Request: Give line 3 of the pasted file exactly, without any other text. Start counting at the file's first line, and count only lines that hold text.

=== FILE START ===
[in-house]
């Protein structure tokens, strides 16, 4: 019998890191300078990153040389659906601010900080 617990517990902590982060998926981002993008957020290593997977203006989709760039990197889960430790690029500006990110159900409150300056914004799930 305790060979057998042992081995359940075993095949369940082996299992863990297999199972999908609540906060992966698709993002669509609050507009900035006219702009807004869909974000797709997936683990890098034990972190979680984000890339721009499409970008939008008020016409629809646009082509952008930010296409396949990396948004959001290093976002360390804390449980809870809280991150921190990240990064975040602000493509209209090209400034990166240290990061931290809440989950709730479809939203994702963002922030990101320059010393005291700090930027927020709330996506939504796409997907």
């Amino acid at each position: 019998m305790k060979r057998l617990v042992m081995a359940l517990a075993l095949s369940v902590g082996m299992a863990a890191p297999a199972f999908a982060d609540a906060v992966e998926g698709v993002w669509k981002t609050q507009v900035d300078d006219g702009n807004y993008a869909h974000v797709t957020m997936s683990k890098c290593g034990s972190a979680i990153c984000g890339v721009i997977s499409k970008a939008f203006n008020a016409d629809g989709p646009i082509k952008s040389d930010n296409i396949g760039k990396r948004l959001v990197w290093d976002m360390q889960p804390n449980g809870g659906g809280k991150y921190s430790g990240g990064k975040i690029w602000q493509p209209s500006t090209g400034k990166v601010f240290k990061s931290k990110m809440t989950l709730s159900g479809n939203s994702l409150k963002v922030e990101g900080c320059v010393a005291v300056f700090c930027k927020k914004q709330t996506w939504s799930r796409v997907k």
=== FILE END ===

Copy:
């Amino acid at each position: 019998m305790k060979r057998l617990v042992m081995a359940l517990a075993l095949s369940v902590g082996m299992a863990a890191p297999a199972f999908a982060d609540a906060v992966e998926g698709v993002w669509k981002t609050q507009v900035d300078d006219g702009n807004y993008a869909h974000v797709t957020m997936s683990k890098c290593g034990s972190a979680i990153c984000g890339v721009i997977s499409k970008a939008f203006n008020a016409d629809g989709p646009i082509k952008s040389d930010n296409i396949g760039k990396r948004l959001v990197w290093d976002m360390q889960p804390n449980g809870g659906g809280k991150y921190s430790g990240g990064k975040i690029w602000q493509p209209s500006t090209g400034k990166v601010f240290k990061s931290k990110m809440t989950l709730s159900g479809n939203s994702l409150k963002v922030e990101g900080c320059v010393a005291v300056f700090c930027k927020k914004q709330t996506w939504s799930r796409v997907k």